Can two people plan to take a break from a relationship?
October 11, 2010 12:29 PM   Subscribe

I really want to take a break from this relationship, maybe in the next six months or so. My boyfriend is slogging through the process of sorting out his mental health issues, and I'd like to let him know that I want the break, but I don't want to force it on him right now. Is that a bad idea?

It's been a long three and a half years, and over half of our relationship has been spent working through the issues and aftermath of mental illness. I never signed up for this, but I did what I could to help, and now even though he's improving, I'm starting to feel trapped. He's not hopeless, by any means, but I don't know if I have the fortitude and attention span to stay supportive during the doldrums of the healing process, and I know that things will never be the same as they were (which doesn't mean that they couldn't be good.).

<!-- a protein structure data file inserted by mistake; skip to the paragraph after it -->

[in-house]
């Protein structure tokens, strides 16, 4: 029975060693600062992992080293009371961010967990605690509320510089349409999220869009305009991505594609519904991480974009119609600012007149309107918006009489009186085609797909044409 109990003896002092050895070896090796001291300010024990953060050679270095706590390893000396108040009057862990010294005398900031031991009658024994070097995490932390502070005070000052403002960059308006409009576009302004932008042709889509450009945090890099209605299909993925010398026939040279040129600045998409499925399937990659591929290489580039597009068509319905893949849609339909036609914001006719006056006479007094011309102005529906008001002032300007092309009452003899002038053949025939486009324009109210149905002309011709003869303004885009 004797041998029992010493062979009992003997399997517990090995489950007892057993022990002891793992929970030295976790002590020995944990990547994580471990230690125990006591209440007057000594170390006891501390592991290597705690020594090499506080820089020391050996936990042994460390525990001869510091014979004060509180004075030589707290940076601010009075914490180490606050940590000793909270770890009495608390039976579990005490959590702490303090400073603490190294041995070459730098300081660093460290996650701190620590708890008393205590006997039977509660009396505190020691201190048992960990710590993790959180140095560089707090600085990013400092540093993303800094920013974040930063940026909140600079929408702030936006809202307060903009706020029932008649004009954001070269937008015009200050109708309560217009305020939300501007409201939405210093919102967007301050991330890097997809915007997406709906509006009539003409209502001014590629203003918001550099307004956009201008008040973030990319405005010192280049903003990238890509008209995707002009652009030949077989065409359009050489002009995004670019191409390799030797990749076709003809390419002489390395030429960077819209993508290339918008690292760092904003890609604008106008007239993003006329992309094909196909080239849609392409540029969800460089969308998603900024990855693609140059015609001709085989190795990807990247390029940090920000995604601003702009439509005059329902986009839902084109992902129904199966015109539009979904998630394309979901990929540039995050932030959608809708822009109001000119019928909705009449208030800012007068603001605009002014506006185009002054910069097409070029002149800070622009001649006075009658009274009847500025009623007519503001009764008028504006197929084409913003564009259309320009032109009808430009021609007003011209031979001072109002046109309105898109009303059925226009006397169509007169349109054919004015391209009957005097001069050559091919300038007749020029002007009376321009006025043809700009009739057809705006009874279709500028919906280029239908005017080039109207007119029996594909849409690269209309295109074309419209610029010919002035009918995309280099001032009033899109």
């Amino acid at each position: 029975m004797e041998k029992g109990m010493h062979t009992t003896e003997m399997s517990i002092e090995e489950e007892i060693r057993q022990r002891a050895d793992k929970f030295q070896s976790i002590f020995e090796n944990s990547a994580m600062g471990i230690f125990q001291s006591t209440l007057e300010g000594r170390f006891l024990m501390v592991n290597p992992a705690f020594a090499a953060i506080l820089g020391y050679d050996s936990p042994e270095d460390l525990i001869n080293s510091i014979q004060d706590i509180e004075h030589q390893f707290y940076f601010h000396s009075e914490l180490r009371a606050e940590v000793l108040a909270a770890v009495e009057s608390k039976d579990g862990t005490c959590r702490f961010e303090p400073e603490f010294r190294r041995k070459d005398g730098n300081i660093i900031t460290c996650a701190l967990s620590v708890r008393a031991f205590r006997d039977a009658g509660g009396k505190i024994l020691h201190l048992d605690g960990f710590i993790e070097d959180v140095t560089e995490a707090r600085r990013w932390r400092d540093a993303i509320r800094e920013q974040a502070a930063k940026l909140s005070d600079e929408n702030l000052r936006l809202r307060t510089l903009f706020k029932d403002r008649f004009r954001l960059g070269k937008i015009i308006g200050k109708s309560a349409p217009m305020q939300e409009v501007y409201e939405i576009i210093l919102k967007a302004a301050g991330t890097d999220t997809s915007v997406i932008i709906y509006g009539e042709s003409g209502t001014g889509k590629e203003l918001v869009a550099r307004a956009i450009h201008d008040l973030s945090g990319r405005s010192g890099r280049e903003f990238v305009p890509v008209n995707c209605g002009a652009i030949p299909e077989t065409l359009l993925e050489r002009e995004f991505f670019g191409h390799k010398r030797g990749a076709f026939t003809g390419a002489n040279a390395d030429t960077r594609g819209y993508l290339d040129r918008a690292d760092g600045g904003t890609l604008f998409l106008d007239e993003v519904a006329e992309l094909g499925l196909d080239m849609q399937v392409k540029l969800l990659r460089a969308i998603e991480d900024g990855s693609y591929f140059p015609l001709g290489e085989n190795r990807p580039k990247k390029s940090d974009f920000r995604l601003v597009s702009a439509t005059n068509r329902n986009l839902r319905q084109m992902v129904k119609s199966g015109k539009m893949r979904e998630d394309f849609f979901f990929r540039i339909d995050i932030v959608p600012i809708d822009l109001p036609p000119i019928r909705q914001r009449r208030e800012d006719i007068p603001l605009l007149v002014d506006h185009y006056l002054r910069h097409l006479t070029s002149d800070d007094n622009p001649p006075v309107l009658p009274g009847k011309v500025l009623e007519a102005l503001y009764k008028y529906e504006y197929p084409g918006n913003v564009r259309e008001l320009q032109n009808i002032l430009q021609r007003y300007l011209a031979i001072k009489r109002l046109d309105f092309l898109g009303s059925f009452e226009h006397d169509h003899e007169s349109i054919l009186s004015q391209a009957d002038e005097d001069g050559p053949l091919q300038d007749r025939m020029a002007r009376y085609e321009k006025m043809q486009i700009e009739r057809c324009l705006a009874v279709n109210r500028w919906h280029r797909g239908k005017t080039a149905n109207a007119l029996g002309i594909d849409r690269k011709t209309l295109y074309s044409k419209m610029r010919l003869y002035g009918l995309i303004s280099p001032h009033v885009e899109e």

In reality, the only reason I would even consider taking a break is because I feel like he could handle it, which both of us should recognize as kind of a silver lining, in a way.

He's 24 and has never lived on his own before (he moved out to my city from his parent's house in the Midwest), so this could be an issue even if we hadn't gone on the roller coaster of craziness. I've read a lot about codependency lately (thanks to a friend's suggestion), and a lot of it rang true for me, so I keep telling myself that he is a grown person and probably in a place where he can make his own decisions again.

But what if he's not?

I think he's in a better place right now than he has been for a while, but every week or so there'll be a relapse and he'll meet me after work all loopy, with his eyes darting around and stuff, and then I'll carefully mention that he should take his pills a little earlier tonight, and then he does and everything's fine. He'd probably take his pills anyway, eventually, right? I'm attentive to his medication issues, and much of the tweaking to doses and times and such has been because I bring up things to the doctor.